Everyone is welcome to enjoy professionally-operated and permitted fireworks displays such as the Macy’s 4th of July spectacular on the East River, but it is illegal for residents to set off their own fireworks.

“The 104th Precinct will have extra patrols out all day and night to deal with illegal fireworks,” Det. Thomas Bell of the 104th Precinct Community Affairs Unit said in an email. “If you get caught, you can be subject to arrest.”

Anyone who witnesses fireworks being illegally used or sold in New York City is urged to call 911.

RECOMMENDED STORIES

PHOTOS: Middle Village holds annual Relay for Life event


| agiudice@ridgewoodtimes.com

Photos courtsey Relay for Life

Rain and thunder could not dampen the spirits of the nearly 400 participants who took part in the 13th Annual Relay for Life of Middle Village in Juniper Valley Park on Saturday.

The relay in the park was a success, but the threat of high winds and heavy rain did cause the Luminaria ceremony to be rescheduled for July 13 at 9 p.m., said Marlene Medina, community manager for Relay for Life.

Relayers will get the opportunity to light their Luminaria bag and run their laps in honor of, or in memory of, a loved one at the Maspeth Federal Savings parking lot located on 69th Street and Grand Avenue.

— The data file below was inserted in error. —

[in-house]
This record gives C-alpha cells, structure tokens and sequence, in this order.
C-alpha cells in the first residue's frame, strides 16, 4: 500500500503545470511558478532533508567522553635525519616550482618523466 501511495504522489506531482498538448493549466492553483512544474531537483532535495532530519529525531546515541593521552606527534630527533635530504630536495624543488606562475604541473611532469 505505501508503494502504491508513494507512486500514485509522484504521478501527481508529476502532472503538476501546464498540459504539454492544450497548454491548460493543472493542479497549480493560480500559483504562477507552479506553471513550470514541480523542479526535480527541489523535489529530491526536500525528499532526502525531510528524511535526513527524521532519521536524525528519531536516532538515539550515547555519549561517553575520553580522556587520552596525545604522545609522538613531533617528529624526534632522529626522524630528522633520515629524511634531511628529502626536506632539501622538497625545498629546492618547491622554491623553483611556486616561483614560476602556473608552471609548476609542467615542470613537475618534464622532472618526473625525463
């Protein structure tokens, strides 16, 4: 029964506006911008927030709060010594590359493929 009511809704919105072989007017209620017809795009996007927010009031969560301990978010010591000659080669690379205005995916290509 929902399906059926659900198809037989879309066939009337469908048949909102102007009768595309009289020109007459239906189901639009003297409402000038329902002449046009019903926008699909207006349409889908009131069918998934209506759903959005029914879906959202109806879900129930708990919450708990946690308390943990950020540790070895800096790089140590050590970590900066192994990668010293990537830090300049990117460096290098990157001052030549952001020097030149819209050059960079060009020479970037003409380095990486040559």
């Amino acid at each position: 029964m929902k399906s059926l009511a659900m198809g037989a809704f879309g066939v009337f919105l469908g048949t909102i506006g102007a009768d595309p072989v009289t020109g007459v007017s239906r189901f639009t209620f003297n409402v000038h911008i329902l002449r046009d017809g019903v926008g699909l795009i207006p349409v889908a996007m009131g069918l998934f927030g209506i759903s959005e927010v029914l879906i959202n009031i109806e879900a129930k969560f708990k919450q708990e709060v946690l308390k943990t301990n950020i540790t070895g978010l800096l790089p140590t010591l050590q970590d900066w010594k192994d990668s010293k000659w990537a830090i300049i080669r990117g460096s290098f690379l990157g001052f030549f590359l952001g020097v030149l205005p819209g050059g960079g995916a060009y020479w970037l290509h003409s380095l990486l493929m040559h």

Relay for Life is the world’s largest fundraising event created to help bring an end to cancer. It brings together communities to celebrate people who have battled cancer, remember loved ones who have not made it, and take action to stop cancer.

Relay for Life has currently raised over $170,000 and is continuing fundraising efforts until they reach their goal of $200,000 before Aug. 30, according to Medina. Anyone interested in donating can visit the Relay for Life website to make a donation.

 

RECOMMENDED STORIES

Pilot program promoting public transportation launched in CB 5 area


| agiudice@ridgewoodtimes.com

Photo courtesy NYC DOT flickr

The Department of Transportation’s (DOT) pilot Go Smart NYC program has launched in the areas of Community Board 5 (CB 5).

Go Smart NYC is designed to increase residents’ use of public transportation, biking, carpooling, or walking in order to reduce the traffic congestion and emissions caused by single-occupancy motor vehicle trips.

The DOT chose CB 5 as the pilot area due to its population, proximity to public transportation options and bike lanes, walkability, as well as its high level of car ownership.

“The congestion and traffic in our communities can sometimes be unbearable. Go Smart NYC plans to alleviate that with the click of a button,” Councilwoman Elizabeth Crowley said. “Walking, biking, public transportation and carpooling are all viable urban modes of travel and I look forward to this program’s roll out and working with the DOT to make it as effective as possible for everyone.”

Residents can sign up for the program through the Go Smart NYC website. After registering, participants can order a free, personalized travel toolkit, with information about walking, biking, public transit, carpooling and Vision Zero safety and education materials.

“I am excited that Community Board 5 has been selected for the kickoff to the city’s launch of Go Smart NYC,” said Gary Giordano, district manager of CB 5. “Middle Village, Ridgewood, Maspeth and Glendale are home to a wealth of local businesses, and this program encourages residents to shop and explore these neighborhoods by foot, transit and bike. The more we can walk or use public transit, the better off we will be as a society.”